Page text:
On my second day at Wesleyan, I met a fellow freshman who owned the same band T-shirt as I did. I was walking down Foss Hill and he was walking up, and we hugged when we spotted each other. He’s still one of my better friends on campus.

Growing up in the most suburban suburb of Long Island, I developed parallel to the angsty music scene in which I was rooted. For every awkward year of my adolescence, I could tell you exactly which bands I was listening to. I could probably predict the same for each one of my high school friends. We moved through the motions together, with pretty impressive precision, probably attributable to the amazing power of word of mouth. When Fall Out Boy was cool, we all loved Fall Out Boy. The next day it wasn’t, and we all miraculously agreed on that. It was part mutual progression and part peer pressure, but whatever way you add it, we all experienced it together.

Music was the focus, but it was bigger than that. The music I was listening to bled into everything from what I wore to how I related to people. Luckily, all of my friends went through all of the phases at the exact same time as I did. Show me one of my old MySpace pictures in which I am wearing a Hello Kitty tank top, and I can show you at least four of my friends wearing similarly embarrassing attire. It doesn’t make it O.K., but at least it distributes the guilt.

Weekends were spent at shows, or, when there weren’t any good shows to go to, in the back parking lot of CVS. Living down the street from one of the oldest record stores on the Island put me in prime position to meet bands, have my Converses signed, and get covered in the sweat of strangers I was pressed up against when things got rowdy. You started a show with a bunch of people you’d never met before, but by the end of it, you had made a lot of friends, if only by virtue of sheer proximity.

A few weekends ago, at a house show put on by some really great Wesleyan cover bands, I had the opportunity to relive my glory days. I had forgotten what it felt like to jump around and push against people without any repercussions. I made my way to the front because that was what I was used to, and I craned my neck to shout into the mic because I knew the words, but I wasn’t so prepared to start playing crowd control. As the night went on, the pit behind me grew increasingly aggressive. At one point, it was just me, all five feet and two inches, between the over-packed crowd behind me and the band trying to keep playing despite the impending stampede. Luckily, a few people quickly jumped in to help. I thought I had done a fine job considering the circumstances. I braced my knees, kept my feet on the ground. The band stayed untouched under my moment of control. But I wouldn’t say it was comfortable.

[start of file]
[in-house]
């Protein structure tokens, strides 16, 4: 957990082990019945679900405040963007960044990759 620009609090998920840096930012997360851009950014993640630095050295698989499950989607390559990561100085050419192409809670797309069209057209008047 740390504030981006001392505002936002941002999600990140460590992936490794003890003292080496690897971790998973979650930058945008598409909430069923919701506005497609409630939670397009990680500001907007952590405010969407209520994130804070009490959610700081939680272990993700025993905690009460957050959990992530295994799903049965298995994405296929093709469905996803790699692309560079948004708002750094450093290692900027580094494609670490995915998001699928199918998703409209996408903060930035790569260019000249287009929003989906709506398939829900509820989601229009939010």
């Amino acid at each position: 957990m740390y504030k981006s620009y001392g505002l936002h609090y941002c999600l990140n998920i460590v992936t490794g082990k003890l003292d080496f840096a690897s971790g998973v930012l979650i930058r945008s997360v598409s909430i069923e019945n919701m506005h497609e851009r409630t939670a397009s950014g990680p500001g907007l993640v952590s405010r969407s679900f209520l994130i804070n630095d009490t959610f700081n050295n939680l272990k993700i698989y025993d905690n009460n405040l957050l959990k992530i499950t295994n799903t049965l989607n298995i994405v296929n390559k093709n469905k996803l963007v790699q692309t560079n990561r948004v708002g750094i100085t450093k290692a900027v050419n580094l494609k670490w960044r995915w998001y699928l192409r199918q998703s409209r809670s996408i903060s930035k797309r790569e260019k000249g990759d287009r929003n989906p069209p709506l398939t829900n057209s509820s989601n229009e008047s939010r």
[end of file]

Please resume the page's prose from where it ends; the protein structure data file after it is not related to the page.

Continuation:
The next weekend, a post was published on Wesleying analyzing the music scene on campus and the relevance of the phrase “Bros Fall Back,” the title of a punk zine and a command to those who feel entitled to their space to make room for others, at the front of a show or elsewhere. In many ways, the post expressed things that I had been thinking since the show but hadn’t put into words. Yes, I am a woman, and yes, I didn’t feel entirely welcome where I ended up in the crowd. There were those same social dynamics at play, ever-present even in the spheres where I naively felt safely removed from them.

At the same time, though, the post was a well-needed privilege check. In a way, I was a bro. I had immediately made my way to the front because I was an old hat at this, so of course I deserved to be there. It made me reflect, not just on show culture but on the other situations in which I may not have been so cognizant of the privileges afforded to me.

If there’s any one rule of mosh pit etiquette, it’s that if someone falls, you stop what you’re doing and you help that person up. It’s always been one of my favorite parts. People go to shows to let off some steam, to hear live music, to feed off of other peoples’ energy, and to get away from daily routines and all of the social norms inherent in them. At Wesleyan, it is everyone’s job to make all of our spaces inclusive. We have different stories about how we got where we are, but all that matters is that we are there now, and we each deserve to enjoy it.

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